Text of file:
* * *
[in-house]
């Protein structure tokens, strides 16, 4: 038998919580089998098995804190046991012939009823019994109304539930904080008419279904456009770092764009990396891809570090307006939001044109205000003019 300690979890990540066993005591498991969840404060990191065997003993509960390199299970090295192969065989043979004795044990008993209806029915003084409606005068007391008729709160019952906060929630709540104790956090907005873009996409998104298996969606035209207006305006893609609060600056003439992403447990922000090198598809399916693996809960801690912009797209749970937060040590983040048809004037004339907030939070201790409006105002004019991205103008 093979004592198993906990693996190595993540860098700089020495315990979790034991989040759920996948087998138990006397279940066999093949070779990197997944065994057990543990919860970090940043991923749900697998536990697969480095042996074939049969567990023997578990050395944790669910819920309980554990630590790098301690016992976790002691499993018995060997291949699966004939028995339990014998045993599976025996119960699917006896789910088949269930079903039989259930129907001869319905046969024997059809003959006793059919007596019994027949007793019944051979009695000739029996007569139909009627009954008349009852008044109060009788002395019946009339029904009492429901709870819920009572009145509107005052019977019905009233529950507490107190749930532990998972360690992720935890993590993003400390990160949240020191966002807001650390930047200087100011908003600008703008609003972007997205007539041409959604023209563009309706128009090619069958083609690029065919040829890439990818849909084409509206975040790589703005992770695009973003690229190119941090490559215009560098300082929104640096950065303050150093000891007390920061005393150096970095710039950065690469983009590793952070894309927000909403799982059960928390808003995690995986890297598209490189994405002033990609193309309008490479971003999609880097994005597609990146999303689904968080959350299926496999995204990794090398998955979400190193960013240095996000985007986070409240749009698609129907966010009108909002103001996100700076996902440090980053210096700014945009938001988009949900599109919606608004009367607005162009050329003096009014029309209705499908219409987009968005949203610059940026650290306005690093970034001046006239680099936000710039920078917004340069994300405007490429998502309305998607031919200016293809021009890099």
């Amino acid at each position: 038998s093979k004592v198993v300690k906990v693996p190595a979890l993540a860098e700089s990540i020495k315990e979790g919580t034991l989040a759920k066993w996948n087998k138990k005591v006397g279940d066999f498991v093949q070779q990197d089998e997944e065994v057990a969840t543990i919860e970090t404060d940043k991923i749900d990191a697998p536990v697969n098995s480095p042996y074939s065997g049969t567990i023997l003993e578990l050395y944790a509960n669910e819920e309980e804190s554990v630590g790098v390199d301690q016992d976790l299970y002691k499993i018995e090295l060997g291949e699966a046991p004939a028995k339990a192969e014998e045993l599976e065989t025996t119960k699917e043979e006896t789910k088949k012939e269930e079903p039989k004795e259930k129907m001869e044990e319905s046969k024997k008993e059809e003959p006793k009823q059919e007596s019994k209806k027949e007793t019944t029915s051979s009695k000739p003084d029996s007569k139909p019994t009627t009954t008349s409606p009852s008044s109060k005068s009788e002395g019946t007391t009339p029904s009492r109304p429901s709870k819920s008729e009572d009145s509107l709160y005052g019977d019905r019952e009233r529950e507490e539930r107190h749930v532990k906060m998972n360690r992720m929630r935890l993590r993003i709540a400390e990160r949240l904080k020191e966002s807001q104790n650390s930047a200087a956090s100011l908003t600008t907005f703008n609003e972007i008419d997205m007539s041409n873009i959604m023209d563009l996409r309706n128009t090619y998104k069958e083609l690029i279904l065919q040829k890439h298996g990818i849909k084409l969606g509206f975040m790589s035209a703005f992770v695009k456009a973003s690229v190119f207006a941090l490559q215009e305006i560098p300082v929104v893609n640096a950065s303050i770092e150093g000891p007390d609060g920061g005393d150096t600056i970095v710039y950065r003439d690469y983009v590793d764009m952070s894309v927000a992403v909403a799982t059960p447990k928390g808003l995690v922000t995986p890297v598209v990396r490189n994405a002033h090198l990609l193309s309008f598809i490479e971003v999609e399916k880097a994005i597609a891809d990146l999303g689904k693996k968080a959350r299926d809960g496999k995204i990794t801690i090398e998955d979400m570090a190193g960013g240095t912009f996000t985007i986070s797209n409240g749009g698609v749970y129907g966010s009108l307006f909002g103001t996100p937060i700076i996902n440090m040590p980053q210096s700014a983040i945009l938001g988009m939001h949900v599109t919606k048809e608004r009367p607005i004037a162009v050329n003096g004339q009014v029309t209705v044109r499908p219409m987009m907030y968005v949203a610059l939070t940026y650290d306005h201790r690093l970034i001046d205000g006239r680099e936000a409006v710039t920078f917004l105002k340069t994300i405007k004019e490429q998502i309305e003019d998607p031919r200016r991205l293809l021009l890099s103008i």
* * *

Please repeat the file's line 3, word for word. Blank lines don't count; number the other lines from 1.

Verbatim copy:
């Amino acid at each position: 038998s093979k004592v198993v300690k906990v693996p190595a979890l993540a860098e700089s990540i020495k315990e979790g919580t034991l989040a759920k066993w996948n087998k138990k005591v006397g279940d066999f498991v093949q070779q990197d089998e997944e065994v057990a969840t543990i919860e970090t404060d940043k991923i749900d990191a697998p536990v697969n098995s480095p042996y074939s065997g049969t567990i023997l003993e578990l050395y944790a509960n669910e819920e309980e804190s554990v630590g790098v390199d301690q016992d976790l299970y002691k499993i018995e090295l060997g291949e699966a046991p004939a028995k339990a192969e014998e045993l599976e065989t025996t119960k699917e043979e006896t789910k088949k012939e269930e079903p039989k004795e259930k129907m001869e044990e319905s046969k024997k008993e059809e003959p006793k009823q059919e007596s019994k209806k027949e007793t019944t029915s051979s009695k000739p003084d029996s007569k139909p019994t009627t009954t008349s409606p009852s008044s109060k005068s009788e002395g019946t007391t009339p029904s009492r109304p429901s709870k819920s008729e009572d009145s509107l709160y005052g019977d019905r019952e009233r529950e507490e539930r107190h749930v532990k906060m998972n360690r992720m929630r935890l993590r993003i709540a400390e990160r949240l904080k020191e966002s807001q104790n650390s930047a200087a956090s100011l908003t600008t907005f703008n609003e972007i008419d997205m007539s041409n873009i959604m023209d563009l996409r309706n128009t090619y998104k069958e083609l690029i279904l065919q040829k890439h298996g990818i849909k084409l969606g509206f975040m790589s035209a703005f992770v695009k456009a973003s690229v190119f207006a941090l490559q215009e305006i560098p300082v929104v893609n640096a950065s303050i770092e150093g000891p007390d609060g920061g005393d150096t600056i970095v710039y950065r003439d690469y983009v590793d764009m952070s894309v927000a992403v909403a799982t059960p447990k928390g808003l995690v922000t995986p890297v598209v990396r490189n994405a002033h090198l990609l193309s309008f598809i490479e971003v999609e399916k880097a994005i597609a891809d990146l999303g689904k693996k968080a959350r299926d809960g496999k995204i990794t801690i090398e998955d979400m570090a190193g960013g240095t912009f996000t985007i986070s797209n409240g749009g698609v749970y129907g966010s009108l307006f909002g103001t996100p937060i700076i996902n440090m040590p980053q210096s700014a983040i945009l938001g988009m939001h949900v599109t919606k048809e608004r009367p607005i004037a162009v050329n003096g004339q009014v029309t209705v044109r499908p219409m987009m907030y968005v949203a610059l939070t940026y650290d306005h201790r690093l970034i001046d205000g006239r680099e936000a409006v710039t920078f917004l105002k340069t994300i405007k004019e490429q998502i309305e003019d998607p031919r200016r991205l293809l021009l890099s103008i």